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Twenty-five to 4

QUARTER CENTURY! The Big Fat Anniversary Quiz, Channel 4, 10.00pm
ADVENTUREY! Robin Hood, BBC1, Saturday, 7.15pm

Another week, another UK terrestrial channel with a divisible-by-five birthday (well, that's two so far this year). Channel 4 is 25 years old, and what better way to mark the occasion than a TWO HOUR (!!!) celebrity comedy panel show quiz thing. Surprisingly, Channel 4 have chosen to forsake the obvious towering icons of their history in favour of a bunch of little-known comedians and mathematicians (it's mainly comedians, to be honest). So, instead of the Max and Patricia Farnham / Sally Smedley / Kevin McCloud / Brian Steadman / Hubba Hubba panel you might have been hoping for, team members include David Mitchell, Richard Ayoade, Alan Carr, Jack Dee, Frank Skinner and VorderMan, with Jimmy Carr overseeing and Wossy and Gervaisy among the special guests popping in to celebrate how much richer they became when they went to the BBC.

Of course, anyone knows that commemorating a channel's birthday is really just an excuse to dig out lots of old clips of idents, logos and trailers from days or yore and, as the channel with the best and most consistent branding of the lot, Channel 4 doesn't disappoint. The tidy Channel 4 at 25 page on their website provides a selection of beautiful idents from over the years, as well as information on their comedy, drama and documentary highlights (free for download on 4oD over the next few weeks), a controversy-charting Channel 4 timeline, exciting 1982 FACTS! and lots of photos of their office building for some reason. Never let it be said that Channel 4 doesn't know how to throw a retrospective, internet-based party.

On the subject of exuberant things that aren't very old, tomorrow Robin Hood cheerfully continues his mission to make Saturday evenings ridiculous. We really wouldn't blame you for giving this second series a wide berth, yet with every anachromism it grows more and more entertaining: so far we've seen the Sheriff of Nottingham's dominatrix sister meet a sticky end in her own snake pit, Ocean's Eleven Robin's gang attempting an assault on the Sheriff's strongroom during a visit from a travelling supercasino, Guy of Gisborne's new armour turning him into Robocop and, last week, Ralf Little guest starring as a twitchy scientist with a plan to use a bioweapon to eradicate all the 'dirt' in medieval England (that's the people of Nottingham to you and me).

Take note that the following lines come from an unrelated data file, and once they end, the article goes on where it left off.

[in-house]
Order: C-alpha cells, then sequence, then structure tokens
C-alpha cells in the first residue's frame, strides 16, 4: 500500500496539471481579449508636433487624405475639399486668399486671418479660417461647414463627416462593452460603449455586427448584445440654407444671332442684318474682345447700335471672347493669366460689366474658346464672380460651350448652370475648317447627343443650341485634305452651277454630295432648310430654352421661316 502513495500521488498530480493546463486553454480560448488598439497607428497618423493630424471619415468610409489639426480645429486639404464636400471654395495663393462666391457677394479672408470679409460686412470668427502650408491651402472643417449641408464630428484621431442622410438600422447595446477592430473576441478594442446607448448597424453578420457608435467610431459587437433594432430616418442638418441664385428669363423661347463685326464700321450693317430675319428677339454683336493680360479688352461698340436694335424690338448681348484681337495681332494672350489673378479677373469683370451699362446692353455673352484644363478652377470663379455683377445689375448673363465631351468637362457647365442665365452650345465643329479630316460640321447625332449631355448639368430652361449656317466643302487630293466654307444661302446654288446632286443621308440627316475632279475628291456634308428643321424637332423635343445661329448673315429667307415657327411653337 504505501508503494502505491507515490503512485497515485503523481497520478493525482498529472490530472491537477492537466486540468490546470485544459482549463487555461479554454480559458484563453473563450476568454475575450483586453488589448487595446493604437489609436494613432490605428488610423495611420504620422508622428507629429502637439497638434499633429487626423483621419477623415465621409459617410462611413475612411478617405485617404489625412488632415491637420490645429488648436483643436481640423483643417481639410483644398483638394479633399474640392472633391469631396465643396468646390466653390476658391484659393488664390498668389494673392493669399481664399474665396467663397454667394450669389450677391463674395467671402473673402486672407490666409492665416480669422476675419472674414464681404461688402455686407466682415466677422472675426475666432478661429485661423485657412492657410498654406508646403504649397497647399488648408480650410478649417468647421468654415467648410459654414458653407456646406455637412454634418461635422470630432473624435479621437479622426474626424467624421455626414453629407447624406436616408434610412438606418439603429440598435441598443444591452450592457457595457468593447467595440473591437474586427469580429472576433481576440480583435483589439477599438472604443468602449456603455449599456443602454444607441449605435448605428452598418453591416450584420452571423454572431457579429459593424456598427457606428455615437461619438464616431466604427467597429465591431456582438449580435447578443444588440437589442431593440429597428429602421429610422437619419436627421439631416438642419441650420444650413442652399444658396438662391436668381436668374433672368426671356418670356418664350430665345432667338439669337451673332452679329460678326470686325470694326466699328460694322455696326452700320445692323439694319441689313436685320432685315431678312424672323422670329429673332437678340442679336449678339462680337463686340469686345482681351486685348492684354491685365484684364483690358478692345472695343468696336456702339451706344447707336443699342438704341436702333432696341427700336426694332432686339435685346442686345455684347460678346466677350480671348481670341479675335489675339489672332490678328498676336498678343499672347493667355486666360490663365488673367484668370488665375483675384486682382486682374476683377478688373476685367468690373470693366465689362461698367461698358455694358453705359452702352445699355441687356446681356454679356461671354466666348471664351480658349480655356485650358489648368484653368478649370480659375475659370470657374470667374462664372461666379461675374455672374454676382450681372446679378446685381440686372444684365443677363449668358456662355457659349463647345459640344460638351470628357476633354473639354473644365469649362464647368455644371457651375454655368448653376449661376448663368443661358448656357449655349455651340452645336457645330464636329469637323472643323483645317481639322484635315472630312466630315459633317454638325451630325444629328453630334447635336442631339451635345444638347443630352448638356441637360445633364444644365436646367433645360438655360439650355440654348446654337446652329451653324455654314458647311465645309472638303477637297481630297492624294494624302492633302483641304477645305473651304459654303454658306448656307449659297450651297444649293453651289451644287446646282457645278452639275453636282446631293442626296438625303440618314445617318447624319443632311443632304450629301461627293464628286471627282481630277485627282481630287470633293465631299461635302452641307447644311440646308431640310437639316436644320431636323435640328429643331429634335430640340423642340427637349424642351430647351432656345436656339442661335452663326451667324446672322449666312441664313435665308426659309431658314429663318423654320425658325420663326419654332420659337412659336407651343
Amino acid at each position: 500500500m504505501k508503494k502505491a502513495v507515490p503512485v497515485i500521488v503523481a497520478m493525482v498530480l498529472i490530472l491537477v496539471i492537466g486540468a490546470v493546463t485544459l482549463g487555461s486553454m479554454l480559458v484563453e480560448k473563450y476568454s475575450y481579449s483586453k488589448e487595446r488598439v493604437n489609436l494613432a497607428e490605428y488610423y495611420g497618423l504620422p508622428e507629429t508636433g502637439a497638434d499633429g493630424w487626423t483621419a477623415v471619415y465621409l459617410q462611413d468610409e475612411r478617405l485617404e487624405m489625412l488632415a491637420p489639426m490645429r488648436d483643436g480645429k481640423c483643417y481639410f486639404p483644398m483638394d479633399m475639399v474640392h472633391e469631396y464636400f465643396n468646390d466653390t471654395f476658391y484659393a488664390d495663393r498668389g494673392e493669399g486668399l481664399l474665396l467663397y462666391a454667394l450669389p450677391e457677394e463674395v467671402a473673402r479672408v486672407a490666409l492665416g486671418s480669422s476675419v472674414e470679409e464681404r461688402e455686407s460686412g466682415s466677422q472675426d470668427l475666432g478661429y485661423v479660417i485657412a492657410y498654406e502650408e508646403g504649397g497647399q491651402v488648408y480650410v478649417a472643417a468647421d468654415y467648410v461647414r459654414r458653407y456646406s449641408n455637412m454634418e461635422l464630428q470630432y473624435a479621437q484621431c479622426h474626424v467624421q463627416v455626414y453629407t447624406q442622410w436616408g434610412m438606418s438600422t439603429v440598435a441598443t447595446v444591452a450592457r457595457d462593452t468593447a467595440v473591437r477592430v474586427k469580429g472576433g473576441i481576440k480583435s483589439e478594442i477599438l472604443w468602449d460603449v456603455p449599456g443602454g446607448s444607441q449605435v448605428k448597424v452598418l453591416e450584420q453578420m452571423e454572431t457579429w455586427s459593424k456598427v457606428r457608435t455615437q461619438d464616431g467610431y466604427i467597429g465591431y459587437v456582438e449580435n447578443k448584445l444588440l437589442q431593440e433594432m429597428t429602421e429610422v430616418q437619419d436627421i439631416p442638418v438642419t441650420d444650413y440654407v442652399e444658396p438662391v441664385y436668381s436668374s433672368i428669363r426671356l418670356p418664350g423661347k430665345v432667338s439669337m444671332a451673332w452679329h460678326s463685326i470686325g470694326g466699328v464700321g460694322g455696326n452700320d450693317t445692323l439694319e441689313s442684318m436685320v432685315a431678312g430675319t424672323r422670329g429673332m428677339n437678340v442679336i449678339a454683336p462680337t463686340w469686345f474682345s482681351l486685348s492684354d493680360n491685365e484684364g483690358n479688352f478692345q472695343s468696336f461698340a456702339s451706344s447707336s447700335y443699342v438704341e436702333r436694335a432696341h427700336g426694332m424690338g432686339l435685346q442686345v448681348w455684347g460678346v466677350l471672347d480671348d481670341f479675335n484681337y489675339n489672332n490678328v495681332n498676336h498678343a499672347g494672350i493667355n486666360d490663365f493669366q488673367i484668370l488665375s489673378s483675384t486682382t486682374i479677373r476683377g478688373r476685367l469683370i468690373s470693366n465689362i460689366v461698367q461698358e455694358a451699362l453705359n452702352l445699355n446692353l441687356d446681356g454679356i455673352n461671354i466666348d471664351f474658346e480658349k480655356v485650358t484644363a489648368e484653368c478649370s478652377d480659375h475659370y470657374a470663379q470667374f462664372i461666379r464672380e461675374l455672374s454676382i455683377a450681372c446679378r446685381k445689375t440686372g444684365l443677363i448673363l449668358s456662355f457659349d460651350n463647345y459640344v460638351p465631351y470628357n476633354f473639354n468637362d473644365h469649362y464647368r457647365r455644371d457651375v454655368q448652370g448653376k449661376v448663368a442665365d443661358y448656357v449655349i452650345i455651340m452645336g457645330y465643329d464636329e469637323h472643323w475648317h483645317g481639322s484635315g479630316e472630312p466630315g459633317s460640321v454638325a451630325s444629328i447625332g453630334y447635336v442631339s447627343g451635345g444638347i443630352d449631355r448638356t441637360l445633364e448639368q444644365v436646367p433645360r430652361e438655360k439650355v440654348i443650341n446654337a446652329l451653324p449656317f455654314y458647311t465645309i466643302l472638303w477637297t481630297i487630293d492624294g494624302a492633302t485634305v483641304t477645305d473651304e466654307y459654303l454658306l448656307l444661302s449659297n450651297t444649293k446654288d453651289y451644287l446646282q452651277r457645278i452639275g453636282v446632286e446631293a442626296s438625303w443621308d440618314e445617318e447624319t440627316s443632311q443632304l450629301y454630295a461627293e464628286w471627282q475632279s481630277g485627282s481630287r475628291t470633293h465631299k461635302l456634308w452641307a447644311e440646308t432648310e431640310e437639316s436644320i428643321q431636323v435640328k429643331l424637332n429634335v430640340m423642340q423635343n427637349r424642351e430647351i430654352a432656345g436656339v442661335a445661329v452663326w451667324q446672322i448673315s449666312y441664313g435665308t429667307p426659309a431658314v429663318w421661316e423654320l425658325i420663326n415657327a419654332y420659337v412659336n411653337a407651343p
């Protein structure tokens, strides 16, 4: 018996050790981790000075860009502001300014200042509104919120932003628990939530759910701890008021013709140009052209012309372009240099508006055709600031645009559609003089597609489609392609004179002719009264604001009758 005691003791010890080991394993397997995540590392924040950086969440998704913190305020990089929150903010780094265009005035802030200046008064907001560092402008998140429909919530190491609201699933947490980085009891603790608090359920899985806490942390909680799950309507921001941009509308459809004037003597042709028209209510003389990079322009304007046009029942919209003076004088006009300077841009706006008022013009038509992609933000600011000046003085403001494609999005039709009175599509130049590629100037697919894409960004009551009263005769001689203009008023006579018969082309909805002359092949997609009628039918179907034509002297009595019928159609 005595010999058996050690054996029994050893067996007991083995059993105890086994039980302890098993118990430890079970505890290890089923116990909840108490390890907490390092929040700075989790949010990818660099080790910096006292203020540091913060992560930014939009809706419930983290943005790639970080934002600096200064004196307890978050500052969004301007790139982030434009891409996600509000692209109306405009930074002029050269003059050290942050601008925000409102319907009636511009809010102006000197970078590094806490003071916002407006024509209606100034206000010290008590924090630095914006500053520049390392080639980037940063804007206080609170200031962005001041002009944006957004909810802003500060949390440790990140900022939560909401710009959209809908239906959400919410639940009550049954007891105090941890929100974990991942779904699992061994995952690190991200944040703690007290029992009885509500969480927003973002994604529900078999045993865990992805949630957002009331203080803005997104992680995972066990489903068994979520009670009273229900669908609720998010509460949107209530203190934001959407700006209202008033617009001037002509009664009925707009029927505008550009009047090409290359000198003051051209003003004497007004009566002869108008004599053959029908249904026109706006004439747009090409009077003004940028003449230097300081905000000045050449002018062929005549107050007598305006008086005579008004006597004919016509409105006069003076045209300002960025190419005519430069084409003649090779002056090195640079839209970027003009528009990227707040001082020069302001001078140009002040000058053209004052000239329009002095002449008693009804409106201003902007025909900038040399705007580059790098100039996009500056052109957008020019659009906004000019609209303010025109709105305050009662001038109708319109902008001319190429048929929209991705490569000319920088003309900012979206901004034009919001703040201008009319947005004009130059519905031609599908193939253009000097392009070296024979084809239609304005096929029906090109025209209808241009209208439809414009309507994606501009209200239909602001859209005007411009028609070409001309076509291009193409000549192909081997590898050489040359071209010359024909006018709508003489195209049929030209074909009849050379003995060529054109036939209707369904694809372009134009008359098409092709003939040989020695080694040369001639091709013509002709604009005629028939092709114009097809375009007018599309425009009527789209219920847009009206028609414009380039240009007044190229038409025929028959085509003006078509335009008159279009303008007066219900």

Best of all, however, has been the ongoing betrayal of Robin's gang by young, chirpy, fit as fuck Allan A Dale, who reluctantly entered into an 'agreement' with mostly evil, smoulderingly handsome Guy four weeks ago and has been haemorrhaging information about Robin's activities ever since, during secret Spooks-style liasons in doorways and behind taverns. The wonderful shame etched across Allan's face when he meets with Guy and can't quite look him in the eye is the main reason we're watching, really (well, that and Marian's FABULOUS couture wardrobe). Except this week Robin cottons-on to the fact that somebody in his camp is a traitor, potentially killing the best plot in the series stone dead before it's even halfway done. Stupid cocking Robin. Let's hope he keeps it to himself.

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According to Marxist theory, cultural forms such as opera, classical music and the literary works of Shakespeare all fall under the heading of high culture. Low culture refers to a wide variety of cultural themes that are characterised by their consumption by the masses. We might not be Marxists, but we do know we loved Footballers Wives. If you do too, you'll know what this is all about.

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